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On Friday, June 12 and into the early morning of June 13, the legislature held a Special Session to conclude the work left unfinished during the regular session. Like many of you, I was disappointed that a special session was necessary and a bipartisan compromise wasn’t reached sooner. However, I am pleased that the special session has concluded and that all sides were able to come to an agreement in time to avoid a government shutdown. To shed light on this, I’d like to share this recap of what happened:
We needed a special session because three budget bills were vetoed. The biggest sticking point that led to the Special Session was that the House Republicans didn’t want to adequately invest in education. They refused to work with Governor Dayton and invest just $25 million more in an education bill that he would sign into law. Also vetoed were two other controversial bills, the Jobs and Energy bill, and Environment and Agriculture bill. If we didn’t pass those bills by July 1, the state would have faced a partial government shutdown.
I am pleased to let you know that the final budget increased our investment in Minnesota’s kids and future. The initial budget passed by the House Republican’s provided less than a 1% increase for Minnesota schools. In a decade where we’ve seen class sizes balloon and schools cut programs, this would have forced teacher layoffs and even larger classes for our students. Since the veto, Governor Dayton was successful in getting the House Republicans and Senate Democrats to agree to invest $125 million more in education, which includes a 2% increase in the per pupil formula each of the next two years. In today’s dollars, we’re 24% below the per pupil funding levels we were in 2003, so the increase in funding is essential. Still, we could have done better. It was disappointing that they were prepared to shut down state government over a refusal to invest more in education.
As for the other two bills, we were able to improve them, but I still voted no on both of them because they rolled back decades of progress on clean and renewable energy, and environmental protections and oversight that keep our air and water clean. The Environment bill also shifted $66 million out of funds used to cleanup landfills, including $8 million from the emergency cleanup fund for Minnesota’s two biggest open landfills, one of which is in Burnsville. Also passed was a small Bonding bill that includes a handful of infrastructure projects throughout the state, a Legacy bill which supports outdoors, clean water, parks and arts, and a technical bill making corrections to statutes.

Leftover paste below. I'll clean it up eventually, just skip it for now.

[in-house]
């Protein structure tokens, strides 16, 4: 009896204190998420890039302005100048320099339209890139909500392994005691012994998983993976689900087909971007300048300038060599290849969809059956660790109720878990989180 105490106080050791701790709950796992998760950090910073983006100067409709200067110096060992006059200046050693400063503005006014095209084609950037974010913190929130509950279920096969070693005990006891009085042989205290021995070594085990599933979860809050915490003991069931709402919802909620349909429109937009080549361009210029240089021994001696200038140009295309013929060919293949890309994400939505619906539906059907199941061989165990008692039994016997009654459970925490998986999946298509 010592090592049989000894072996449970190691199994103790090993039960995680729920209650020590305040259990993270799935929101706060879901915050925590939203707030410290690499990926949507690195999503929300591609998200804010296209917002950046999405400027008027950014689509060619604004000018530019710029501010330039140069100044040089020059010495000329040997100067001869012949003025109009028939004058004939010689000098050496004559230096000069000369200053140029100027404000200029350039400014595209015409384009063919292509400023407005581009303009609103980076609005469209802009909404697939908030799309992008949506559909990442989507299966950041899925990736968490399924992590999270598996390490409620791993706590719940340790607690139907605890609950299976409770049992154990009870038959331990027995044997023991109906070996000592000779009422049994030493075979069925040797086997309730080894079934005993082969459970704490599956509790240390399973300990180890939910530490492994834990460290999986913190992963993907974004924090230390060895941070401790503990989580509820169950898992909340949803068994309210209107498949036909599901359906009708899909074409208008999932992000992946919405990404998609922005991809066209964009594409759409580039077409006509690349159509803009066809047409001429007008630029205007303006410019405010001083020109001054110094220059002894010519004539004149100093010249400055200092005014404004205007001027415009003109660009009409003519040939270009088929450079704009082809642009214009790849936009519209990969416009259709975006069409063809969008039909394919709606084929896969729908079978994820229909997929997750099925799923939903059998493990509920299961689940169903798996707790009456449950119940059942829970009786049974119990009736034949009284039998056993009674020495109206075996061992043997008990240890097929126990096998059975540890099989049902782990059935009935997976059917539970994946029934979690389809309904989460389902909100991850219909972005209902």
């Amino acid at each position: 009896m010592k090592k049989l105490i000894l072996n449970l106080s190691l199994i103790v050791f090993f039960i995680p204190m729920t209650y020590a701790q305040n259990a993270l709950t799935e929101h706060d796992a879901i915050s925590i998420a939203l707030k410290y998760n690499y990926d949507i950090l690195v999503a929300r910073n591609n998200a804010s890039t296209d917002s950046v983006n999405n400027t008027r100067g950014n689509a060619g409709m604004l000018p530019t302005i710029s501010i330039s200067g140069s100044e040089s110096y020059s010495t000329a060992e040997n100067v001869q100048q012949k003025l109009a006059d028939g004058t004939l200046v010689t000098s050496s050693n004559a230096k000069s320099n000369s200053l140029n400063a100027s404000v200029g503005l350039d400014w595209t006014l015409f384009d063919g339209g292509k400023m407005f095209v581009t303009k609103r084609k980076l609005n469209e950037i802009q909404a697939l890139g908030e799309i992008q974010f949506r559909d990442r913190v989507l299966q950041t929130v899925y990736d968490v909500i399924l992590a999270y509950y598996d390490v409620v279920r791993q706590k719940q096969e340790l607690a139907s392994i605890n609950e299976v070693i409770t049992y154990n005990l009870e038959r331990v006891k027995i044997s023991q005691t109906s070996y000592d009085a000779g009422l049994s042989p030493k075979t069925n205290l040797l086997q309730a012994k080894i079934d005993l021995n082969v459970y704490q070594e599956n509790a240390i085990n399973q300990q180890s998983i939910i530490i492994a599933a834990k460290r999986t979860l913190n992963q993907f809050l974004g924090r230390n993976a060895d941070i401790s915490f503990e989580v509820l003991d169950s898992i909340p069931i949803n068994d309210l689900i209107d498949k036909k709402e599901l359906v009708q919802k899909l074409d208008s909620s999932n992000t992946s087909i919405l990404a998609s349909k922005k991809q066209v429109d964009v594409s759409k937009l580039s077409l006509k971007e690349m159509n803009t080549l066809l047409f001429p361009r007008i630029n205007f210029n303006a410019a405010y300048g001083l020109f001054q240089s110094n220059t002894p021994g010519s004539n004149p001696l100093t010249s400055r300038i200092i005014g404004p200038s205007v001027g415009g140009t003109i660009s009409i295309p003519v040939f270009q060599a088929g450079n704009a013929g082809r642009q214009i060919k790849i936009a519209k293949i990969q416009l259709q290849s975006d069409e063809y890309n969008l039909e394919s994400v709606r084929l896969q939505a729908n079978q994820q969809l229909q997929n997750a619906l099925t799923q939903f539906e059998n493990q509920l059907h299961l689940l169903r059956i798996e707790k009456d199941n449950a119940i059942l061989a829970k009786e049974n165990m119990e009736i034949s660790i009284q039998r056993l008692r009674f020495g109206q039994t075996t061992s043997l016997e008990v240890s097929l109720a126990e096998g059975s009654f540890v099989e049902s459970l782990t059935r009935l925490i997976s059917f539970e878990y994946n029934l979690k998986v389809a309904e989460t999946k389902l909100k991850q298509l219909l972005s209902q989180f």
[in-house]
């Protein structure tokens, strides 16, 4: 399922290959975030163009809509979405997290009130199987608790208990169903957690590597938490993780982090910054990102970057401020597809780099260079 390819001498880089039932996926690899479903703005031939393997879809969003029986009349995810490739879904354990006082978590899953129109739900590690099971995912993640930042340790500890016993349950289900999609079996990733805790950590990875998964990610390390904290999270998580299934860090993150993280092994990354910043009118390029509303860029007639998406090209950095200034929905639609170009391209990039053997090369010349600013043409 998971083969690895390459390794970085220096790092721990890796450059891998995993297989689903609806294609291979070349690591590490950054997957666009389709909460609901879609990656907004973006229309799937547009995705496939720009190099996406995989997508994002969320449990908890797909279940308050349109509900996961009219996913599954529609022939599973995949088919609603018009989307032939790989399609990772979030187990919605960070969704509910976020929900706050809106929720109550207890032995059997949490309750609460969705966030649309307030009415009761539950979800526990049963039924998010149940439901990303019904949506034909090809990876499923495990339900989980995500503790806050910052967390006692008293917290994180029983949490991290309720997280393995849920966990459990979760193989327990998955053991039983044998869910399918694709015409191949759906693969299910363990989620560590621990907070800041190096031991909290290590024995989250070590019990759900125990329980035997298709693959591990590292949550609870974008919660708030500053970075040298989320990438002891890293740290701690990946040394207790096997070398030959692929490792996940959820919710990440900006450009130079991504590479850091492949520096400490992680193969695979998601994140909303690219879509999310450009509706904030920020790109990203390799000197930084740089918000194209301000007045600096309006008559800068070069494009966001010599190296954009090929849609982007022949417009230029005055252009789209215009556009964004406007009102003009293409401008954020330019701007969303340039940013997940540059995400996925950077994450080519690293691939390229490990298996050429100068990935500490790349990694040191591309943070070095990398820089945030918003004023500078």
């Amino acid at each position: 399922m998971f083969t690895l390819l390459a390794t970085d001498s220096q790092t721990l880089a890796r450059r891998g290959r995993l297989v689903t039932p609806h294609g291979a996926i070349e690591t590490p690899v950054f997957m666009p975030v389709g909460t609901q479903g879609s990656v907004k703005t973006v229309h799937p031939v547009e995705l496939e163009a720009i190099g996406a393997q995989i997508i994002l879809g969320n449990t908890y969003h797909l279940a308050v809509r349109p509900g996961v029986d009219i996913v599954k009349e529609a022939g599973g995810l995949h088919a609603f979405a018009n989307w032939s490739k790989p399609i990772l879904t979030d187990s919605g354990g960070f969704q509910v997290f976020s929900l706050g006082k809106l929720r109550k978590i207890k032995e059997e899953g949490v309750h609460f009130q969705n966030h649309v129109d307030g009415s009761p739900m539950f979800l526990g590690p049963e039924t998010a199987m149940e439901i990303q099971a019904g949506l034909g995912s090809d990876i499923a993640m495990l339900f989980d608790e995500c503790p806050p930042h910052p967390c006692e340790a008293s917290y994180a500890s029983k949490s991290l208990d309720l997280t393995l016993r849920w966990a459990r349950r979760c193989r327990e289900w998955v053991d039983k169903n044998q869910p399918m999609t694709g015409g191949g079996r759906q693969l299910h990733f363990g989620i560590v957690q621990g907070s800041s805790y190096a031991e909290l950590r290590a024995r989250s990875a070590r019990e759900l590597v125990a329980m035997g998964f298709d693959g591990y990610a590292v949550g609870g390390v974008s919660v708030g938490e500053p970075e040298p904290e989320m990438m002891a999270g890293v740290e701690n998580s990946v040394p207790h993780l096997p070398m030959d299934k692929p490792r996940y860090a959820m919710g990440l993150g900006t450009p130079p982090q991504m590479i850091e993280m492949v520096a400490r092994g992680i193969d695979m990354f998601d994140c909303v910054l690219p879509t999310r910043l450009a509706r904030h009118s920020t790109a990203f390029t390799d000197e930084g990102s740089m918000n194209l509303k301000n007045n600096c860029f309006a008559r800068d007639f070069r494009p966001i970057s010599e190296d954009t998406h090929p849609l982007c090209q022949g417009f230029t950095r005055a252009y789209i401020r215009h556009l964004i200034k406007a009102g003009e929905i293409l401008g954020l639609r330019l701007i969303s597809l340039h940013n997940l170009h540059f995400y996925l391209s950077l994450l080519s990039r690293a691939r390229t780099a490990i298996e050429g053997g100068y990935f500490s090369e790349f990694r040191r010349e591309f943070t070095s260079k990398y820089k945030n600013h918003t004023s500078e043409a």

Unfortunately, the legislature left a lot to do next year. Fixing our state’s roads and bridges was a top priority, but maintaining the status quo with a “lights on” transportation bill was all that passed. There also wasn’t tax relief for homeowners, renters, or farmers. Tuition and debt for students at our public universities is also going to start increasing after the tuition freeze was discontinued. What makes this hard to understand is why my colleagues on the other side of the aisle insisted on keeping nearly $1 billion of our state’s surplus on the state’s bottom line for a promised tax giveaway next session, largely to corporate special interests.
With a $1.9 billion surplus and a growing economy, we missed a significant opportunity to improve our state for hardworking Minnesotans. I believe our agenda next session should be geared toward hardworking families whose priorities were not answered this session. We should look for ways to make college more affordable and reduce student debt, pass a bipartisan transportation compromise that will fix our state’s transportation system, improve workplace conditions for families and workers, and continue to improve our state’s world class education system for all of Minnesota’s students.
Rep. Sandra Masin
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